The 2017 Tour de France has become the target of doping retests after a previously undetectable performance-enhancing drug was uncovered by Operation Aderlass.
This follows the UCI requesting samples from 2016 and 2017 be re-tested following testimonials given during the investigation. Six months later, the Cycling Anti-Doping Foundation (CADF) are now looking for a specific doping product and samples from the 2017 Tour de France will be given particular attention, Belgian newspaper Het Nieuwsblad reports.
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The identity of the previously undetectable performance-enhancing drug is currently unknown but is believed to be a product originally made in America. They also say the doping labs in Seibersdorf, Austria, and Cologne, Germany, which is also the largest WADA-accredited laboratory in the world, are responsible for the re-testing.
“On the basis of additional information…we have identified the relevant samples and performed the first analyses. We also refrain from commenting,” CADF said.
“During that period [2016-2017], there were a number of prohibited substances that were not available on the regular pharmaceutical market and for which there were not yet optimal detection methods in the labs. These methods have since been improved,” Peter Van Eenoo of the Ghent doping lab added.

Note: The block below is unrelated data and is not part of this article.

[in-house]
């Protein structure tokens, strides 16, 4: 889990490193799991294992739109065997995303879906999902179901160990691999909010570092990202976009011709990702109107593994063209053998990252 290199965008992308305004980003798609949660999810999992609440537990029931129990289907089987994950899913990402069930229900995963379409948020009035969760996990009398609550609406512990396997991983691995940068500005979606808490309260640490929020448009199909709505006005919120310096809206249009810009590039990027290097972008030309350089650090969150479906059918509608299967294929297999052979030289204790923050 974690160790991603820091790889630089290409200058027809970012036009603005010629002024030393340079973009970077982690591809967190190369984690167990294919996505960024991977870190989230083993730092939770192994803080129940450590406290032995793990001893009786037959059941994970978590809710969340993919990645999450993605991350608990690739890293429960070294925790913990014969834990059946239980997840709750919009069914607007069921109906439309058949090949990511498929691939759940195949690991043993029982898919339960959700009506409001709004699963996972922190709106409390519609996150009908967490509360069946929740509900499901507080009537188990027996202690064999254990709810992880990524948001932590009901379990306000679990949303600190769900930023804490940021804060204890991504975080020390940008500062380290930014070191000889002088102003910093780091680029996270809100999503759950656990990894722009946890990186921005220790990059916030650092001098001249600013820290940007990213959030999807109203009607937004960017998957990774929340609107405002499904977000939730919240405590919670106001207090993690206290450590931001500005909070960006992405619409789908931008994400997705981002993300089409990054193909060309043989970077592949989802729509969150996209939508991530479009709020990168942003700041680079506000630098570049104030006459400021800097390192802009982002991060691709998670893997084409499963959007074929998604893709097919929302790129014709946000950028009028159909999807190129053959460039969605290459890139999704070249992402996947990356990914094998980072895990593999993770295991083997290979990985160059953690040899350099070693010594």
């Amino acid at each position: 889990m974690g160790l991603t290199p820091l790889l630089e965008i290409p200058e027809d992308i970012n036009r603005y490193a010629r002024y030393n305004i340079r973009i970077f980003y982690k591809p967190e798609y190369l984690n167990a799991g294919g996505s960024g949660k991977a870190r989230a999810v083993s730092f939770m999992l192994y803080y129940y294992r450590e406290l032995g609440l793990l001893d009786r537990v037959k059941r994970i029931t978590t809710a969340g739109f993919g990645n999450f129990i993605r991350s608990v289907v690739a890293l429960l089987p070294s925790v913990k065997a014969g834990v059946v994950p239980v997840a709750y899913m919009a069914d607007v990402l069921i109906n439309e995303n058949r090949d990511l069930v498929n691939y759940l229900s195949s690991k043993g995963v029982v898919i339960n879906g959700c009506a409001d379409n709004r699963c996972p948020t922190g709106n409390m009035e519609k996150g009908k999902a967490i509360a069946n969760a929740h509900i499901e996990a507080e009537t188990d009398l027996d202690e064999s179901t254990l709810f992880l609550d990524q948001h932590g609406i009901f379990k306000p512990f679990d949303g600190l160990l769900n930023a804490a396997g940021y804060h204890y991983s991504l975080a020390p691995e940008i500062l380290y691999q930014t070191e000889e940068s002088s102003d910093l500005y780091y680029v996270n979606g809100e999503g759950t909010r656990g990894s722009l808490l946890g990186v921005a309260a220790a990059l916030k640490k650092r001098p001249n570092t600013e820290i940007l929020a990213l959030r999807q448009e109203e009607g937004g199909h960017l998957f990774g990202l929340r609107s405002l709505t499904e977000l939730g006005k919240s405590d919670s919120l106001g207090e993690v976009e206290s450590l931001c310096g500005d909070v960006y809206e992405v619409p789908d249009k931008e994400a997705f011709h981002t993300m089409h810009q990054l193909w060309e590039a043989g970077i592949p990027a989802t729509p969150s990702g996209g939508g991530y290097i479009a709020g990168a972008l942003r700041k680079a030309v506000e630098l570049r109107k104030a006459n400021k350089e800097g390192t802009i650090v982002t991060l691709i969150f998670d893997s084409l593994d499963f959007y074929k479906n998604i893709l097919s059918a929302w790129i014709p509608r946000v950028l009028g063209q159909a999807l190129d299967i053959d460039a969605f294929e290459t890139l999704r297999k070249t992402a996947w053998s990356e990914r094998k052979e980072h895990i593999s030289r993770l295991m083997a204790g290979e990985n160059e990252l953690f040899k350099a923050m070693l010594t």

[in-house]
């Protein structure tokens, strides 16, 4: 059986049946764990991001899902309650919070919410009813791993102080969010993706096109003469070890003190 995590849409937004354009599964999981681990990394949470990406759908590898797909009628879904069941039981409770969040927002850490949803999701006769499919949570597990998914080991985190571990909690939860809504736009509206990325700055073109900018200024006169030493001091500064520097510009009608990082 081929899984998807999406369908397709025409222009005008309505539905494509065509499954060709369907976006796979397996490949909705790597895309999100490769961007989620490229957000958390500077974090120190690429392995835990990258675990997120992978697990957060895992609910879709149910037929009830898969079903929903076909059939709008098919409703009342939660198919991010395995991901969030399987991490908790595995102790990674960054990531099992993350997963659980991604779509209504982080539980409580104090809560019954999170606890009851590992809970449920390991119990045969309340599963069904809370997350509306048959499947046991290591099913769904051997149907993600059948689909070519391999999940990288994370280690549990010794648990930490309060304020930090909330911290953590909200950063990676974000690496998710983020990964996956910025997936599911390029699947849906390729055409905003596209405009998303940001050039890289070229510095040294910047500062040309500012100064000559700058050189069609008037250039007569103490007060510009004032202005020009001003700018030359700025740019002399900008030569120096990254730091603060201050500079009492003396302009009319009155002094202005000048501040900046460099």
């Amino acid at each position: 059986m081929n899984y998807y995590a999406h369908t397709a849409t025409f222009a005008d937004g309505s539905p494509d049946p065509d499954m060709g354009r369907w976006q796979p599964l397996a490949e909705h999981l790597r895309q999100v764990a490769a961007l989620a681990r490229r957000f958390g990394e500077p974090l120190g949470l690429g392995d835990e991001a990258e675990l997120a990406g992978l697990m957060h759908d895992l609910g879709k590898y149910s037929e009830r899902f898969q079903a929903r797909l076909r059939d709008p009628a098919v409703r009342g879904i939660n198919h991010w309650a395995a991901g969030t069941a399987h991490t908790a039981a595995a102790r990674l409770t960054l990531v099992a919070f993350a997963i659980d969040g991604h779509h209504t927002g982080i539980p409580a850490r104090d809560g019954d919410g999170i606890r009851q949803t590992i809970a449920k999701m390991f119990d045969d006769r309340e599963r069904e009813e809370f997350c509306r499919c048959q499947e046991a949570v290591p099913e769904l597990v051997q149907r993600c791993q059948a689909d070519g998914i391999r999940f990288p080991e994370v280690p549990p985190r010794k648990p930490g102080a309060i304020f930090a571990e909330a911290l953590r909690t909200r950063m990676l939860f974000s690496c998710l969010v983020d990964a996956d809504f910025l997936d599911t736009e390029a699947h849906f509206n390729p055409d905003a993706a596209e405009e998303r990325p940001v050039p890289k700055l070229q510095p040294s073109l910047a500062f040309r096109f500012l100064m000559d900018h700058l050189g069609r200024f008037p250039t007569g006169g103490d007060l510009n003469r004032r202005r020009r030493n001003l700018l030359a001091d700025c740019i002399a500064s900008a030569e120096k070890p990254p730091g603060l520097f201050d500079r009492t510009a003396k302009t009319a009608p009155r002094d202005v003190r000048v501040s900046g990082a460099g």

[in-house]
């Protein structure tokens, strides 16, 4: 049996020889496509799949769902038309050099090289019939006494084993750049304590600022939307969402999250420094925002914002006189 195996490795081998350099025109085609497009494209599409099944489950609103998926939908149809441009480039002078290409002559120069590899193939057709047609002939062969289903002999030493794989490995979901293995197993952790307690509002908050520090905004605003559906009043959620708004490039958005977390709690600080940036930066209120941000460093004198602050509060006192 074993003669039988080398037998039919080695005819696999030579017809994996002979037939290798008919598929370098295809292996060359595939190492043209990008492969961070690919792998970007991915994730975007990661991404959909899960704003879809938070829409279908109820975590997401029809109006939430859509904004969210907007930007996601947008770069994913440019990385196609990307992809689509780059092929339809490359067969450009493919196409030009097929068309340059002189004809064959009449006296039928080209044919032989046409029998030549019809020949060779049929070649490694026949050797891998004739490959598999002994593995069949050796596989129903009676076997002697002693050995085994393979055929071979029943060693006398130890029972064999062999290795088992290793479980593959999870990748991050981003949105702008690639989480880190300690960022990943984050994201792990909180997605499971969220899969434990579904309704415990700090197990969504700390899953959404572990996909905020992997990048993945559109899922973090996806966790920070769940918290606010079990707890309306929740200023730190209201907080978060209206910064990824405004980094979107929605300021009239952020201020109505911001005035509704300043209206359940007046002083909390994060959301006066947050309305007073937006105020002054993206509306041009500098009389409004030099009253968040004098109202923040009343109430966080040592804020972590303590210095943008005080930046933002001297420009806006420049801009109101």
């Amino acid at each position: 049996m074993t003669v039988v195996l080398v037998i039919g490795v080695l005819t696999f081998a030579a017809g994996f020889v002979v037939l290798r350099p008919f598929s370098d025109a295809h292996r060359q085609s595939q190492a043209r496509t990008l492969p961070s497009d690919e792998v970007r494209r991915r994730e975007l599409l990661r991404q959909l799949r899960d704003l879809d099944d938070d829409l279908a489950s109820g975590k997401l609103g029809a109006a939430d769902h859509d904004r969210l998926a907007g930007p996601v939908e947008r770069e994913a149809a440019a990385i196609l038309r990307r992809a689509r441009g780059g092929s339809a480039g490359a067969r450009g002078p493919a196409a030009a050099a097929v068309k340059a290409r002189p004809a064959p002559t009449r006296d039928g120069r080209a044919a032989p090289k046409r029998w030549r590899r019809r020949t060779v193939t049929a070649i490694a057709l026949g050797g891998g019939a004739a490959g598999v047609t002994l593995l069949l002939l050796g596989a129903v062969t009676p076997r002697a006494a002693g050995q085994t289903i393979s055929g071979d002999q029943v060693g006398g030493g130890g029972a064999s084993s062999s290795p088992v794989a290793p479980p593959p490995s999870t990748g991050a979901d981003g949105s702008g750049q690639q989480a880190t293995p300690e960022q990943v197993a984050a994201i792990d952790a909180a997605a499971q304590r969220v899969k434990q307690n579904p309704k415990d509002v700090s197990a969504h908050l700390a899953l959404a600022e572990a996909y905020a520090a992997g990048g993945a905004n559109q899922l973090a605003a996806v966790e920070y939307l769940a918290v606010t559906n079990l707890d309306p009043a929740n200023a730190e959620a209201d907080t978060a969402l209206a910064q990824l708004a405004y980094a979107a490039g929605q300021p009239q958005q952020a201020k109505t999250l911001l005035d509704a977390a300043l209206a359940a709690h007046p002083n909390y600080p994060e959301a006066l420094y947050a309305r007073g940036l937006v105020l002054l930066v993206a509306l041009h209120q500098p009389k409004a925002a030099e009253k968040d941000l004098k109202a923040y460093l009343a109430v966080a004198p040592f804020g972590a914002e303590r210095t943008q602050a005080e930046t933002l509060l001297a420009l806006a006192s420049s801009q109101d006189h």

Operation Aderlass was initially a police investigation into doping in endurance skiing but hit professional cycling after WorldTour riders and staff were implicated in the scandal.
So far, six figures from professional cycling have been banned over their links to the Austrian and German blood doping ring.
In May 2019, the blood doping scandal hit the Giro d’Italia and the Tour of California after the UCI published four names believed to be connected with the case.
Slovenian Bahrain-Merida rider Kristijan Koren was pulled from the Giro by his team, while Kristijan Đurasek from UAE Team Emirates was removed from the Tour of California over the revelations.
Then in October, Koren and Bahrain-Merida assistant sports director Božič were banned for two years each and fired by Bahrain-Merida while Đurasek was banned for four years in November.
Former Groupama-FDJ rider Georg Preidler and former Aqua Blue Sport rider Stefan Denifl have also both been banned from the sport for four years.
In an Austrian court in January, Priedler admitted to blood doping “out of pure curiosity” but denies ever taking any performance-enhancing substances.
In Denifl’s trial in February, his defence lawyer claimed there was “90 per cent doping” in cycling.
Speaking in court, Denifl added he was “not a criminal” and “I wouldn’t have got a contract without doping”.
Operation Aderlass centres around the German doctor Mark Schmidt, with whom Denifl communicated using a prepaid mobile phone from 2016.
Schmidt has been charged by German authorities in connection with the doping scandal but he has yet to comment on the allegations.